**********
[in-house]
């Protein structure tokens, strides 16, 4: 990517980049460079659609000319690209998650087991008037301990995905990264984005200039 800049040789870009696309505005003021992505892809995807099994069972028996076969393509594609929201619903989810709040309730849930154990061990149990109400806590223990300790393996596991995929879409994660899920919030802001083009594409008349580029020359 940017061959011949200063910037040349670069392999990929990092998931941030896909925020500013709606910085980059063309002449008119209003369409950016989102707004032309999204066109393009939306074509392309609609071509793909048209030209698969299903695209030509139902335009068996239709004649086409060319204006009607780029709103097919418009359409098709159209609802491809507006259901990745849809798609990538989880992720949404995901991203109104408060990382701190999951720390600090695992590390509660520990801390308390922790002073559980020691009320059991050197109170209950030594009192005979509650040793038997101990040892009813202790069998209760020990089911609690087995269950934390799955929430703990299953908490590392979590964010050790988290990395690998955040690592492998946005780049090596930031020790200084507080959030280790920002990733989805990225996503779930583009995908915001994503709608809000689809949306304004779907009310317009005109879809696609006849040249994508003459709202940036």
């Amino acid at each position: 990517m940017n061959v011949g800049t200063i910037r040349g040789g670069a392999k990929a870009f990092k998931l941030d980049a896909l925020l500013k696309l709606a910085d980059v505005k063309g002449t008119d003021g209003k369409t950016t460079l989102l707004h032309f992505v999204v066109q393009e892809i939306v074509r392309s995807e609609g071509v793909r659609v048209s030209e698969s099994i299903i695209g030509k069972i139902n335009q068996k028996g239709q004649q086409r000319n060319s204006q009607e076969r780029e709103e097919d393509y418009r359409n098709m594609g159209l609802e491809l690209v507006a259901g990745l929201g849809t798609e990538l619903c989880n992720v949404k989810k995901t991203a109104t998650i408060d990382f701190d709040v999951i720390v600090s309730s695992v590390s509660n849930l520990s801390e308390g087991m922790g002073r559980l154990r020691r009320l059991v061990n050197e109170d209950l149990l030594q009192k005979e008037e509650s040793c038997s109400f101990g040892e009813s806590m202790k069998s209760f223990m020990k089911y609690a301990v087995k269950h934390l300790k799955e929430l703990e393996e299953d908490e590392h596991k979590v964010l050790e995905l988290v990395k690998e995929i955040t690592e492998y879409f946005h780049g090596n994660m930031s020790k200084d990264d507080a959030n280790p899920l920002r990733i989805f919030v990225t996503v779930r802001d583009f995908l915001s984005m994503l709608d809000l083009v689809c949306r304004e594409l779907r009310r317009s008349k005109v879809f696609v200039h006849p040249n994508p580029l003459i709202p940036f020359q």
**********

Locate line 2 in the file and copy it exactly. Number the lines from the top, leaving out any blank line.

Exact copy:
């Protein structure tokens, strides 16, 4: 990517980049460079659609000319690209998650087991008037301990995905990264984005200039 800049040789870009696309505005003021992505892809995807099994069972028996076969393509594609929201619903989810709040309730849930154990061990149990109400806590223990300790393996596991995929879409994660899920919030802001083009594409008349580029020359 940017061959011949200063910037040349670069392999990929990092998931941030896909925020500013709606910085980059063309002449008119209003369409950016989102707004032309999204066109393009939306074509392309609609071509793909048209030209698969299903695209030509139902335009068996239709004649086409060319204006009607780029709103097919418009359409098709159209609802491809507006259901990745849809798609990538989880992720949404995901991203109104408060990382701190999951720390600090695992590390509660520990801390308390922790002073559980020691009320059991050197109170209950030594009192005979509650040793038997101990040892009813202790069998209760020990089911609690087995269950934390799955929430703990299953908490590392979590964010050790988290990395690998955040690592492998946005780049090596930031020790200084507080959030280790920002990733989805990225996503779930583009995908915001994503709608809000689809949306304004779907009310317009005109879809696609006849040249994508003459709202940036």